A few weeks back Trevor and I were raiding the North Andover Market Basket on a trip home for cheap meat and ethnic produce (think yuca, hot peppers, plaintains), basically grabbing everything that’s particularly overpriced at Wholefoods and throwing it in our cart. As we strolled the aisles, I saw a container of tiny, spotted quail eggs, and for some reason had to have them. I had no idea what I was going to cook with them, but they were so delicate and pretty I knew I wanted a good reason to photograph them and share them here.
Since then, every time I open the fridge the quail eggs are staring at me, questioning me. What will you make with us? Hard-boiling quail eggs seemed way too tedious for me, although I’m sure you could make an adorable plate of deviled quail eggs if you’re the patient type (the internet confirms, and with caviar nonetheless). Baking seemed inappropriate, as the whole point is their tiny cuteness, and who wants to convert “2 large eggs” into quail eggs? Basically, the only option that was both visually appealing and non-tedious was frying them, so that’s what I decided to do, although really, that only limits the recipe choices to things you would put a fried egg on, which isn’t limiting at all.
Since Easter is just around the corner, and eggs, particularly tiny spotted ones, are a harbinger of spring and new life (plus these quail eggs mostly just made me crave Cadbury Mini Eggs), the rest of the recipe evolved into something that would be a pretty appetizer for Easter brunch. Inspired, too, by our recent trip to Au Pied de Cochon’s Sugar Shack in Montreal, where practically every course involved duck fat, I unearthed our giant vat of duck fat from the freezer. Baguette was sliced and crisped in the duck fat, basil and asparagus were blended into pesto, and the tiny eggs were fried in the duck fat drippings. A few slices of Trevor’s home-cured guanciale (which, to be honest, I haven’t tried yet, due to fear of botulism) rounded out the springtime spread. The resulting toasts were pretty, seasonal, finger foods, that crunch and smush when you bite into them in a very satisfying way. If you’re looking for something to put out with the champagne this Sunday that will have everyone licking their fingers, consider these.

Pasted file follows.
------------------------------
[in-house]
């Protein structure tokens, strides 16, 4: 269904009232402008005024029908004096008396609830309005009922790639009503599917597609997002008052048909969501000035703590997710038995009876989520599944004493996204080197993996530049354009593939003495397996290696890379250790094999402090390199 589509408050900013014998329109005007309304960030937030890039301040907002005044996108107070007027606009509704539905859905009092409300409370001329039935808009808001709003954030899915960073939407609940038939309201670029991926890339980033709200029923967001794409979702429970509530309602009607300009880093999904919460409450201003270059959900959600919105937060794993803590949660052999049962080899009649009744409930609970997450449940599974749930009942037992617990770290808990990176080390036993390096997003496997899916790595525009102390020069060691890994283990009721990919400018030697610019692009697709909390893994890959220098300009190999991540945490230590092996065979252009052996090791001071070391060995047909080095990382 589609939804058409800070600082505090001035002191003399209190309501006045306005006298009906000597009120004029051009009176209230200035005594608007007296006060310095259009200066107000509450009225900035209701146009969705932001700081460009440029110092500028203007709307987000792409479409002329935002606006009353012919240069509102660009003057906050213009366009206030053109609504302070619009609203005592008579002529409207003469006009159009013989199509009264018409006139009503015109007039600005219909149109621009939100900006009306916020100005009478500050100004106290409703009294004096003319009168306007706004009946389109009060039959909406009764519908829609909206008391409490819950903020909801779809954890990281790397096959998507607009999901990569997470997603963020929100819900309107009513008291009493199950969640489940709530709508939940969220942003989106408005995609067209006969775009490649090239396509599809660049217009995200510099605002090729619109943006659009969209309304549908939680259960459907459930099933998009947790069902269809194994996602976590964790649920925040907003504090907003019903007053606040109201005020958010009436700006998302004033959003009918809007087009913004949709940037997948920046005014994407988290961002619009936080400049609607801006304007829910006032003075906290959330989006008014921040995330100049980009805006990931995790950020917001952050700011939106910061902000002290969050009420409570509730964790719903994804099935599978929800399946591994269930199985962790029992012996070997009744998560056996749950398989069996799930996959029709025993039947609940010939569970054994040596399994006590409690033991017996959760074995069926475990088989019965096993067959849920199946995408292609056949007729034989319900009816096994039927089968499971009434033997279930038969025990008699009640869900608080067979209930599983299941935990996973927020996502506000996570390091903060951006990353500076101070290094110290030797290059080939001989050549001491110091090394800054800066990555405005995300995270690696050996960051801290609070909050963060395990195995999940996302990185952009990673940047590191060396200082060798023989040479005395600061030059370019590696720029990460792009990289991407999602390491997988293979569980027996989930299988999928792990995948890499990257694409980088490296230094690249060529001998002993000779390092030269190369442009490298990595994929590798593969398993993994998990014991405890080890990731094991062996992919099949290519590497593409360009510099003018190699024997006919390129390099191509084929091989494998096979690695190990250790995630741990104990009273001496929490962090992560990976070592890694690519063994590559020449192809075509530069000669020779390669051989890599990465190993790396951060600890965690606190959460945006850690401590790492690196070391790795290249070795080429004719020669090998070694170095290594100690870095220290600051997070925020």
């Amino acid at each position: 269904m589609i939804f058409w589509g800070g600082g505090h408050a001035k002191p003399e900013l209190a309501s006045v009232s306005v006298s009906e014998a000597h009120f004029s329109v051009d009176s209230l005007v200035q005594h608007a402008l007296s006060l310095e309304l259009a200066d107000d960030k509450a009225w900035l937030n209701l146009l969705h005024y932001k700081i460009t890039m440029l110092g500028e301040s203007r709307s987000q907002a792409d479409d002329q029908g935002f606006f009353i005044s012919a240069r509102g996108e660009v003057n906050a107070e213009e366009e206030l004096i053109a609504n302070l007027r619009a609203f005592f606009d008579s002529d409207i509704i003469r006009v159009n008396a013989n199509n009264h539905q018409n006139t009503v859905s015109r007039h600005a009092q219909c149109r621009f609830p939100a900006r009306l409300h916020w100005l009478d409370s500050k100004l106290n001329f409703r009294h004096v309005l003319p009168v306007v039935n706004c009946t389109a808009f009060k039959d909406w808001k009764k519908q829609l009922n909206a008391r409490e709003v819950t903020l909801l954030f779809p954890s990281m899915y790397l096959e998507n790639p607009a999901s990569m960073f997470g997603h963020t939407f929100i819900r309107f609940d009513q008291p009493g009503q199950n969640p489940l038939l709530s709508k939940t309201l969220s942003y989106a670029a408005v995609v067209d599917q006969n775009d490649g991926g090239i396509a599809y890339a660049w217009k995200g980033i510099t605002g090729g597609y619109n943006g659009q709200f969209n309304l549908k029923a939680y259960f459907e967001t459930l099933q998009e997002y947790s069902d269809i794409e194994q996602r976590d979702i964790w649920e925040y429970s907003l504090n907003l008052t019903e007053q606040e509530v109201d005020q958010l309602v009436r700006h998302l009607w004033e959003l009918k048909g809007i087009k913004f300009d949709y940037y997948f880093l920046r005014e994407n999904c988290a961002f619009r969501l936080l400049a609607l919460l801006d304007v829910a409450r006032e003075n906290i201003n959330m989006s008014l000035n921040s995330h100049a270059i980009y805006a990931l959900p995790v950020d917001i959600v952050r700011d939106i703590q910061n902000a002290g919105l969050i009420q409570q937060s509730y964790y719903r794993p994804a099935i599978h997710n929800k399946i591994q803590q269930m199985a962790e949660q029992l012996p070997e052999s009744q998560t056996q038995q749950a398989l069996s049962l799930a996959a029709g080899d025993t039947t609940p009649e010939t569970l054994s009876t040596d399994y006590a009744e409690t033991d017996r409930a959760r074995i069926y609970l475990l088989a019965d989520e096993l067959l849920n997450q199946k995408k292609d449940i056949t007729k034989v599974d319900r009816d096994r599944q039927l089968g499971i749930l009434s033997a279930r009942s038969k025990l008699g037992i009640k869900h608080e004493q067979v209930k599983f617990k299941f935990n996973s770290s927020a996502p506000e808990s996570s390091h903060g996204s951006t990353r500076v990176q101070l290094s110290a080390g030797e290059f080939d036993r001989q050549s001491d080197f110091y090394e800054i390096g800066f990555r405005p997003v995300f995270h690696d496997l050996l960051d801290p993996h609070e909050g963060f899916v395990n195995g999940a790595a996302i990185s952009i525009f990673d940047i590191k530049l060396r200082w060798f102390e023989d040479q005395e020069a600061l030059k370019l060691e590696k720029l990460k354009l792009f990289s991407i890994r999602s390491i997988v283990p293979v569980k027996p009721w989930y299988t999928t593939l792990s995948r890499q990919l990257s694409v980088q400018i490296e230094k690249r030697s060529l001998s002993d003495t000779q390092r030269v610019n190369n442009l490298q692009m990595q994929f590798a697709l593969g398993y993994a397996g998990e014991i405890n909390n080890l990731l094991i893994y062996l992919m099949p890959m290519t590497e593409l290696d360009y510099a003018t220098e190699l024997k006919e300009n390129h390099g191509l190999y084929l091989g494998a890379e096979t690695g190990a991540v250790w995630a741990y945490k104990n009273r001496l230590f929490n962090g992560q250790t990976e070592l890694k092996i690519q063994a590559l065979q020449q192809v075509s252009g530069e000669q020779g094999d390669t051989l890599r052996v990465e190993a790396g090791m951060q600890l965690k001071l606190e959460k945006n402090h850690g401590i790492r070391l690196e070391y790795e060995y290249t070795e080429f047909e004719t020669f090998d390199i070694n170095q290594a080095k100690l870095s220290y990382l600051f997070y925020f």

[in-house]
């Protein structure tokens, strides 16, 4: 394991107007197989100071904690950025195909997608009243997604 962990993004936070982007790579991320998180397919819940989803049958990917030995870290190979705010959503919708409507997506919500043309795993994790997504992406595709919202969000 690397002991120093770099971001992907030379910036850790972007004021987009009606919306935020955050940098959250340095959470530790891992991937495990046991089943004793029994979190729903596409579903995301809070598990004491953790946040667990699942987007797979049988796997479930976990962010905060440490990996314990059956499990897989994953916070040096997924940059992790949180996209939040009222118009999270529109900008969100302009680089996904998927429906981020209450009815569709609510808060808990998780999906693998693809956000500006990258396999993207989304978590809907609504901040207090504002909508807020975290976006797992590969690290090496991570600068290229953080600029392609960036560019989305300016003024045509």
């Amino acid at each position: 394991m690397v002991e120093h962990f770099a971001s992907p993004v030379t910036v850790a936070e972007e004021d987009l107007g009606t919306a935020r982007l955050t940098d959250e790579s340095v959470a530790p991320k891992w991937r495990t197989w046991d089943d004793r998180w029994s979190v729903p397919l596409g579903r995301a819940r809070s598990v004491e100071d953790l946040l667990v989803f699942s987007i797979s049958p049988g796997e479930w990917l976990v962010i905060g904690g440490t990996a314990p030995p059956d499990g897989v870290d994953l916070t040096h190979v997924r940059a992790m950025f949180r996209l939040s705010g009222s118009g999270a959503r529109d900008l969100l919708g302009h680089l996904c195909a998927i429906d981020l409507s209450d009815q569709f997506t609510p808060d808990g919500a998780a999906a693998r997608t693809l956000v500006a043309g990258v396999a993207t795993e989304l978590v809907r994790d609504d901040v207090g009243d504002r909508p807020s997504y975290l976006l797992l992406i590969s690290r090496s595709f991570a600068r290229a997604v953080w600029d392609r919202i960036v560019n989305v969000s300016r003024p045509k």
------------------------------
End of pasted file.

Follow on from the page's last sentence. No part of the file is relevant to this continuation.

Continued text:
I should probably call out right now that I realize this recipe is a little bit ridiculous. Plain toast too boring? Add duck fat! Regular eggs too big? Find tiny quail eggs! Basil pesto been done? Add asparagus! But hey, sometimes what I want is food that’s quick and simple and sometimes I want something over the top and chef-y. And you know what? If you wanted to make this with big eggs, regular pesto, and full-sized slices of toast, it would probably be just as good. I do insist on the duck fat, though – it does magical things to toast.
Duck Fat Toasts with Quail Eggs and Asparagus Pesto
Serves 6 as an appetizer.
- 1 clove garlic, roughly chopped
- 1/4 c. pine nuts, lightly toasted
- 1/2 c. cubed parmesan cheese
- 1/4 c. olive oil
- 10 thin stalks asparagus, woody ends trimmed
- 3/4 c. packed basil leaves
- 3-5 TBS duck fat
- 1 baguette, sliced on a diagonal into at least 12 slices
- sea salt to taste
- 12 quail eggs
- 12 small slices guanciale or prosciutto (optional)
- black pepper to taste
- Make the pesto: add the garlic, toasted pine nuts, parmesan cheese, and olive oil to a food processor, and pulse until very finely chopped. Add the asparagus and the basil and pulse until fully blended, adding additional olive oil if needed. Set pesto aside.
- Heat 2 TBS of the duck fat in a frying pan over medium heat. Once melted, add as many slices of baguette as will comfortably fit in the pan. Cook until golden brown on both sides, about 2-3 minutes per side. Repeat with remaining toasts, adding more duck fat as necessary to ensure that crisp, golden outside. Lightly salt the toasts with sea salt as soon as they finish cooking. Set finished toasts aside.
- Lower the heat to medium-low, and let pan cool off slightly, before carefully cracking quail eggs into pan. Shells are a bit harder to crack then chicken eggs – using a knife may help you crack them neatly. Fry until whites are set, about 1 1/2 to 2 minutes, then carefully transfer to a plate.
- To assemble: spread a spoonful of pesto on each toast. If you’d like, top with a small slice of guanciale, then place one of the fried eggs on top. Grind a small amount of fresh black pepper on top. Serve within 30 minutes (you can make everything in advance except the fried eggs).